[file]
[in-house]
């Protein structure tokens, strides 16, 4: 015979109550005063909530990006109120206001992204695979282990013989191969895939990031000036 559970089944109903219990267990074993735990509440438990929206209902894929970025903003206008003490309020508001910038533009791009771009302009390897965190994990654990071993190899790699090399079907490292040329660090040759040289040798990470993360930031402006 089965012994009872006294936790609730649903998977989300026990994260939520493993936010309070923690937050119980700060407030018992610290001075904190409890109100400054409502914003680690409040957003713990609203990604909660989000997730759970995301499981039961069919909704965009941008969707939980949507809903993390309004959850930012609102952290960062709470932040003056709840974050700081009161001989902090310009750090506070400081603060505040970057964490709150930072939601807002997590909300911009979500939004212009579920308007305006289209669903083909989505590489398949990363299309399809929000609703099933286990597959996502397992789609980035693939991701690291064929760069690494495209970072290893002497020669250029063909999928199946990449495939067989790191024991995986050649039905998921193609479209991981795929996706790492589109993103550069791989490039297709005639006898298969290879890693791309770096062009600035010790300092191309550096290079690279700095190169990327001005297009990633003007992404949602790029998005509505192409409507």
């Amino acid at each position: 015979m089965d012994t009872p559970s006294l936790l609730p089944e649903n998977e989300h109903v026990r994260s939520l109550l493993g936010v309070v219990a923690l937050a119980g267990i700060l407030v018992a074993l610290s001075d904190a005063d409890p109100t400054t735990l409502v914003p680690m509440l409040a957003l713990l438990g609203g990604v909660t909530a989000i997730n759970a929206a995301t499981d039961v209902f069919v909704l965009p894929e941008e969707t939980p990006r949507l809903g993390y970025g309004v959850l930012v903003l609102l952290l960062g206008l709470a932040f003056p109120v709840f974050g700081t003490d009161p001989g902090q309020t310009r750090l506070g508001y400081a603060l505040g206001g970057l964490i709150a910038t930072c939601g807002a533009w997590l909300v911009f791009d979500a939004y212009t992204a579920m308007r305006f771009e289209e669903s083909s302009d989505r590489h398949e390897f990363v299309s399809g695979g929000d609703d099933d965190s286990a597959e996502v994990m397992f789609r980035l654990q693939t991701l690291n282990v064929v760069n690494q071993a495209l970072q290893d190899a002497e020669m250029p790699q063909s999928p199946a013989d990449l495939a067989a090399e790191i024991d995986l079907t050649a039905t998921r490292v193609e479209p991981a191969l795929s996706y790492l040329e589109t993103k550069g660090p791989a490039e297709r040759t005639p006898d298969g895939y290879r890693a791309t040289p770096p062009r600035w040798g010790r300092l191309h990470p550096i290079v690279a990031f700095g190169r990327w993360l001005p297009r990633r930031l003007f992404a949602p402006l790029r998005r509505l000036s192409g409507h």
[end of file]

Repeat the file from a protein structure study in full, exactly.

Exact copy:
[in-house]
């Protein structure tokens, strides 16, 4: 015979109550005063909530990006109120206001992204695979282990013989191969895939990031000036 559970089944109903219990267990074993735990509440438990929206209902894929970025903003206008003490309020508001910038533009791009771009302009390897965190994990654990071993190899790699090399079907490292040329660090040759040289040798990470993360930031402006 089965012994009872006294936790609730649903998977989300026990994260939520493993936010309070923690937050119980700060407030018992610290001075904190409890109100400054409502914003680690409040957003713990609203990604909660989000997730759970995301499981039961069919909704965009941008969707939980949507809903993390309004959850930012609102952290960062709470932040003056709840974050700081009161001989902090310009750090506070400081603060505040970057964490709150930072939601807002997590909300911009979500939004212009579920308007305006289209669903083909989505590489398949990363299309399809929000609703099933286990597959996502397992789609980035693939991701690291064929760069690494495209970072290893002497020669250029063909999928199946990449495939067989790191024991995986050649039905998921193609479209991981795929996706790492589109993103550069791989490039297709005639006898298969290879890693791309770096062009600035010790300092191309550096290079690279700095190169990327001005297009990633003007992404949602790029998005509505192409409507």
């Amino acid at each position: 015979m089965d012994t009872p559970s006294l936790l609730p089944e649903n998977e989300h109903v026990r994260s939520l109550l493993g936010v309070v219990a923690l937050a119980g267990i700060l407030v018992a074993l610290s001075d904190a005063d409890p109100t400054t735990l409502v914003p680690m509440l409040a957003l713990l438990g609203g990604v909660t909530a989000i997730n759970a929206a995301t499981d039961v209902f069919v909704l965009p894929e941008e969707t939980p990006r949507l809903g993390y970025g309004v959850l930012v903003l609102l952290l960062g206008l709470a932040f003056p109120v709840f974050g700081t003490d009161p001989g902090q309020t310009r750090l506070g508001y400081a603060l505040g206001g970057l964490i709150a910038t930072c939601g807002a533009w997590l909300v911009f791009d979500a939004y212009t992204a579920m308007r305006f771009e289209e669903s083909s302009d989505r590489h398949e390897f990363v299309s399809g695979g929000d609703d099933d965190s286990a597959e996502v994990m397992f789609r980035l654990q693939t991701l690291n282990v064929v760069n690494q071993a495209l970072q290893d190899a002497e020669m250029p790699q063909s999928p199946a013989d990449l495939a067989a090399e790191i024991d995986l079907t050649a039905t998921r490292v193609e479209p991981a191969l795929s996706y790492l040329e589109t993103k550069g660090p791989a490039e297709r040759t005639p006898d298969g895939y290879r890693a791309t040289p770096p062009r600035w040798g010790r300092l191309h990470p550096i290079v690279a990031f700095g190169r990327w993360l001005p297009r990633r930031l003007f992404a949602p402006l790029r998005r509505l000036s192409g409507h």